Lleyton Hewitt comes from a family of sporting achievers. His mother, Cherilyn Rumball, is a former
champion netballer. His father, Glynn Hewitt, was a AFL footballer, while his sister, Jaslyn, was a junior tennis player.
Lleyton’s controlled competitiveness is helped by his love of sport. He spends just about every waking moment either watching, discussing or playing sport. For years the family would get up early, jog to Football Park, run, do sprints, jog back and work out. He is an avid recreational golfer.
His family has a grass court at their West Lakes home. Here the young Lleyton began his tennis career. When Lleyton was hitting balls consistently over the net and with a reasonable stroke, his parents decided it was time to employ a coach. He was four years old.
“Rather than get into bad habits, it was best he learnt how to hit the ball correctly.” says Glynn Hewitt. Two years later, they sought out Peter Smith, a former player who had coached John Fitzgerald, Roger Rasheed, Louise Stacey and his own son, Luke Smith.
Each year, from the age of five, Lleyton and his family travelled to Melbourne for the Australian Open. He would spend up to 12 hours a day at the tennis, getting up at sunrise. Lleyton’s involvement with tennis was orchestrated by his parents who quite deliberately steered him away from football. There was a strong chance Lleyton could have played Australian Rules Football, however his parents’ concerns for all the physical risks involved in football brought him to tennis. “I guess we’ve guided him into things we felt were good for him before he did. I guess that’s just our gut feeling.”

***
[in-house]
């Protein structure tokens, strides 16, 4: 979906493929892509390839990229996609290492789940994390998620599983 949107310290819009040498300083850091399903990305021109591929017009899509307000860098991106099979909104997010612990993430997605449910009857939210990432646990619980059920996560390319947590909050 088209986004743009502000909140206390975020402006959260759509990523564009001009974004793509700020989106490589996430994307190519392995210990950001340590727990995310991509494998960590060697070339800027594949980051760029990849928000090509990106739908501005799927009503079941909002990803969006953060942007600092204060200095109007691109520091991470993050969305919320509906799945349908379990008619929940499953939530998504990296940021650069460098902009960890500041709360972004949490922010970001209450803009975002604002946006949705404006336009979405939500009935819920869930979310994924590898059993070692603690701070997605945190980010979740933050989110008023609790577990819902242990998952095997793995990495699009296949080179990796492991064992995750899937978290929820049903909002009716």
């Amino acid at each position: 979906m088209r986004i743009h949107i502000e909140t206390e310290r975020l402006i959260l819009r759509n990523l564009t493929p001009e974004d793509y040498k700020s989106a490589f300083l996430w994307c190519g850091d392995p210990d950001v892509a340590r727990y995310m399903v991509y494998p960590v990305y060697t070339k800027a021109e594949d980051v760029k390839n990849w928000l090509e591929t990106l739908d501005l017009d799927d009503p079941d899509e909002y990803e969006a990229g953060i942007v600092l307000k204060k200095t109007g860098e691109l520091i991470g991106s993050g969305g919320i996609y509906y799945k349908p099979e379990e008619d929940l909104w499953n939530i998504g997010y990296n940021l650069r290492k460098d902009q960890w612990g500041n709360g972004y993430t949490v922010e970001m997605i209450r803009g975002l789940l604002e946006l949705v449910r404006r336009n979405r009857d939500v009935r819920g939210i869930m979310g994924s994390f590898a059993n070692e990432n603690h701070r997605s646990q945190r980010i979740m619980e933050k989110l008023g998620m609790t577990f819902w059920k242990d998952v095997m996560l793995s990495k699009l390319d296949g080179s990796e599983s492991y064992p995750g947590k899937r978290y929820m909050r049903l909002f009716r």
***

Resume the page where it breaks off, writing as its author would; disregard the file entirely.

By the time Lleyton was eight, he was winning matches against older children . A professional tennis career was a possibility. “It’s always a bit of a pipe dream,” says Glynn. “But there are many times along the road you think they’re not going to make it.” “It’s at the back of the mind,” says Cherilyn. “Then you think…..better keep the schooling going because it’s not going to work out”.
Lleyton’s first professional title was in 1998 in Adelaide. He consequently decided to forgo further education and joined the ATP tour on a full time basis.
Lleyton made his Davis Cup debut in 1999. It was a “baptism of fire”. Along side his hero, Patrick Rafter, Lleyton won both his matches, against far more experienced opponents, in a tense, hostile atmosphere in Boston. Lleyton then joined Wayne Arthurs in Brisbane to again emerge victorious against Russia, defeating Kafelnikov and Safin. His Davis Cup record at that stage was 4-0. Lleyton and Mark Philippoussis played the final in Nice against France. Lleyton played an emotional, hard fougnt but went down to Pioline in straight sets. Australia went on to win this tie and the Davis Cup for the first time in 13 years.